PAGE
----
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What factors can affect the behaviour of Forest School Learners?

Updated: Nov 24, 2021

The Forest School approach believes that each person’s experiences are unique and are based upon four key parts - our thoughts (head), our feelings (our heart), our actions (our body) and physiology (our body). All these components as Cree and Robb (2021, p172) suggest make up our total behaviour. In addition, our direct experiences, relationships, sense of self, locus of control, conditioning, culture, cognitive functioning, and biology to name just a few, are all factors which influence our behaviour and mind, body, and soul. Some of these factors can be external triggers such as the weather, temperature, light, sleep patterns, noise, and our sense of physical comfort, while others are internal such as our sense of security, wellbeing, life experiences, sense of connectiveness, confidence and self-esteem and hunger or dehydration. (Appendix 1)

The Forest School approach believes that behaviour is not simply a choice, but it is the result of many different complex factors which influence, affect, and interact. It believes that all behaviour is a form of communicating our needs and feelings and is the outward symptom of underlying difficulties.

Maslow’s Hierarchy of Needs (1943) is a model which splits human needs into five stages. Each need must be satisfied before we can move onto the next. The first four stages are basic needs, and the fifth stage is a place where we can learn, develop, and grow. Many behaviours can be attributed to the demand of satisfying these basic needs. (Appendix 2) This is a very useful model for understanding motivation or the lack of it in students and something that we often refer to in Forest School Education. In addition to this model, I have produced a table which draws together the negative and positive impact of a range of external and internal factors and correlated this with Maslow’s Hierarchy of Needs. (Appendix 3). Alongside the work of Maslow there is also that of Carl Roger’s who wrote several theories on personality, self-actualisation, and self-concept. His "Self-Concept" (1947) describes how our behaviour is tied to our view of ourselves which is formed by our experiences during the identity forming years, and how we feel others evaluate us. He believed that your self-concept is made up of three distinct parts (Appendix 4). William Glasser’s a psychotherapist and psychiatrist created Choice Theory (1970) which argues that we are born with our personality intact, and our personality is made up of the five basic needs (Appendix 5). Our behaviour is always need meeting even if the choices we make are not the best ones. All our needs are:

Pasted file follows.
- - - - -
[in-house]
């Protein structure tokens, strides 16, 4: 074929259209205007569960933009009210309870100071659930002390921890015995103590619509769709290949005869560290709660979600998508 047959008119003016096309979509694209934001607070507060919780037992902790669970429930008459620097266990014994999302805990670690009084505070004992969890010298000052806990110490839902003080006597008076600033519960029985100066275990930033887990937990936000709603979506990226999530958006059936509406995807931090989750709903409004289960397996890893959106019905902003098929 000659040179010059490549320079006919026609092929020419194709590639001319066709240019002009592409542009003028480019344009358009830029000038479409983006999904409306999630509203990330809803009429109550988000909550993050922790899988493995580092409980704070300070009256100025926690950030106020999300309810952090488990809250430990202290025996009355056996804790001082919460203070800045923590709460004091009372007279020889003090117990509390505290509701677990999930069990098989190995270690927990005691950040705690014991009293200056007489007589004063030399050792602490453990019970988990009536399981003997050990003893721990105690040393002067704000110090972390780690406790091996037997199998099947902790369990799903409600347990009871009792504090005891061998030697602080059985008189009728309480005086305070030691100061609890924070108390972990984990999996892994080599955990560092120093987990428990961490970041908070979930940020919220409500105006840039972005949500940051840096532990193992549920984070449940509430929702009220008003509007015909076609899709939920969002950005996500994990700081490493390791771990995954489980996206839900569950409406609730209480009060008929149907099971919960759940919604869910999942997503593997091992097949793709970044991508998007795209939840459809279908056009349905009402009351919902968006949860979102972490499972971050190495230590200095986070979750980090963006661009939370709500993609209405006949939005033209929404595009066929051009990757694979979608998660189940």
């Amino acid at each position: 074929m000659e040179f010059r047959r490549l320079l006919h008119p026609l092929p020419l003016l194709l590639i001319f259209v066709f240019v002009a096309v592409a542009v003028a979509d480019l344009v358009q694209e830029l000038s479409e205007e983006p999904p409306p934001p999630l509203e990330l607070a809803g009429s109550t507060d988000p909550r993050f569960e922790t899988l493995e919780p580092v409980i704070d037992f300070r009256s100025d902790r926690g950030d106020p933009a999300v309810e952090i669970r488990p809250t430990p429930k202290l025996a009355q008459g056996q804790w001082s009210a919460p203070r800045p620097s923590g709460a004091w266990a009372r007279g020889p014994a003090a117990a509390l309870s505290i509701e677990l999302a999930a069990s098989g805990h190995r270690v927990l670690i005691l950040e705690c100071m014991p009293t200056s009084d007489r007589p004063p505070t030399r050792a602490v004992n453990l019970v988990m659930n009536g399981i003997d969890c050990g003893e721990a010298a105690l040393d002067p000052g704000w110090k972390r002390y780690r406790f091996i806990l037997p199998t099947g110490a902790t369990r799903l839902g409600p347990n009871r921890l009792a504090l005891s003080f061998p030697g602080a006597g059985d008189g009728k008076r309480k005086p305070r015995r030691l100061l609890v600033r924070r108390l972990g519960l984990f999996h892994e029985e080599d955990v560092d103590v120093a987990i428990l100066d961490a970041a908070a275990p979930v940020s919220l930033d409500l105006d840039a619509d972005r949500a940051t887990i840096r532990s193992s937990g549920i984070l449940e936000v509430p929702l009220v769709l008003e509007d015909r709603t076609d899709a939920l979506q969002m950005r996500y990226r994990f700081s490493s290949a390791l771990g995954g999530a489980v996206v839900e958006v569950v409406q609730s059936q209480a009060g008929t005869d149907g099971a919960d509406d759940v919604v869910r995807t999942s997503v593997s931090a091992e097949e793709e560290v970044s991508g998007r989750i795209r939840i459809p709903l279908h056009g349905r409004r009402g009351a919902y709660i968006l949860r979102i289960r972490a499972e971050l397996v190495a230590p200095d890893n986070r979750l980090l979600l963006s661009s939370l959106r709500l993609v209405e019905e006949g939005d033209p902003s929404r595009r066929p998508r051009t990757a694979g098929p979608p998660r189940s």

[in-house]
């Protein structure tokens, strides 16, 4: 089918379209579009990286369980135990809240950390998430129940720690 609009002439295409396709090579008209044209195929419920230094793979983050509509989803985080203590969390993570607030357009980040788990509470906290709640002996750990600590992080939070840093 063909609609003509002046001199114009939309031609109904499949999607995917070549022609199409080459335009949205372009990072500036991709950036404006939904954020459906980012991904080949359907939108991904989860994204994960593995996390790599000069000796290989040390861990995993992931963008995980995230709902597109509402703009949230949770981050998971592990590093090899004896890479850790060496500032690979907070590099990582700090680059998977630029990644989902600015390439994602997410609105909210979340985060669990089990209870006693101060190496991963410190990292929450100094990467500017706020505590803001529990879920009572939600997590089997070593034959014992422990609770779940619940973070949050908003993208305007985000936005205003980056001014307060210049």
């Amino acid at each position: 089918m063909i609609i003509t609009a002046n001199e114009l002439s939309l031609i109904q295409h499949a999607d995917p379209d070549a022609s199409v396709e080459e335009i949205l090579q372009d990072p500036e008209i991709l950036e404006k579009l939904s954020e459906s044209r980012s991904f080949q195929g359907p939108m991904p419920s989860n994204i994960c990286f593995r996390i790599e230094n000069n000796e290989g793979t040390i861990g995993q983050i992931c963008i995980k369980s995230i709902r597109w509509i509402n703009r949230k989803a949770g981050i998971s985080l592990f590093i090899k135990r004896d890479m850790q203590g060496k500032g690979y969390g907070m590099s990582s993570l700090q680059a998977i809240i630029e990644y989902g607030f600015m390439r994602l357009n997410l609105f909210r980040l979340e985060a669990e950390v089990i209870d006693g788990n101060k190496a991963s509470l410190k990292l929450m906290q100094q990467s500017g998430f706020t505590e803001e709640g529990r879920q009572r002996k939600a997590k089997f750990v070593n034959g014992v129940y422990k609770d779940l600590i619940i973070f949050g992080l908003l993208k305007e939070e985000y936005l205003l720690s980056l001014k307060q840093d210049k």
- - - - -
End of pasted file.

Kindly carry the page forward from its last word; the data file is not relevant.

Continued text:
“neither positive or negative rather it is the choices that we make in meeting these needs that we have control over, and our choices can be helpful or unhelpful.” (

Understanding how stress and trauma can affect our behaviour is another crucial factor in delivering a sensitive Forest School approach that can meet the social and emotional needs of the group. Being considerate of Attachment Theory or Reactive Attachment Disorder put forward by John Bowlby (1951) and Mary Ainsworth (1960) which describes several attachment patterns in infants and how these need to be fulfilled can help develop this understanding (Appendix 6). Taking a therapeutic approach, which acknowledges trauma disorders allows us to unravel and provide support where it is needed. The work of Stephen B Karpman and this theory on the Drama Triangle (1966) which is a social model of human interaction can also help explain and understand how destructive interaction that can occur among people in conflict (Appendix 7). The drama triangle demonstrates how participants within a drama triangle try to unconsciously achieve goals and agendas.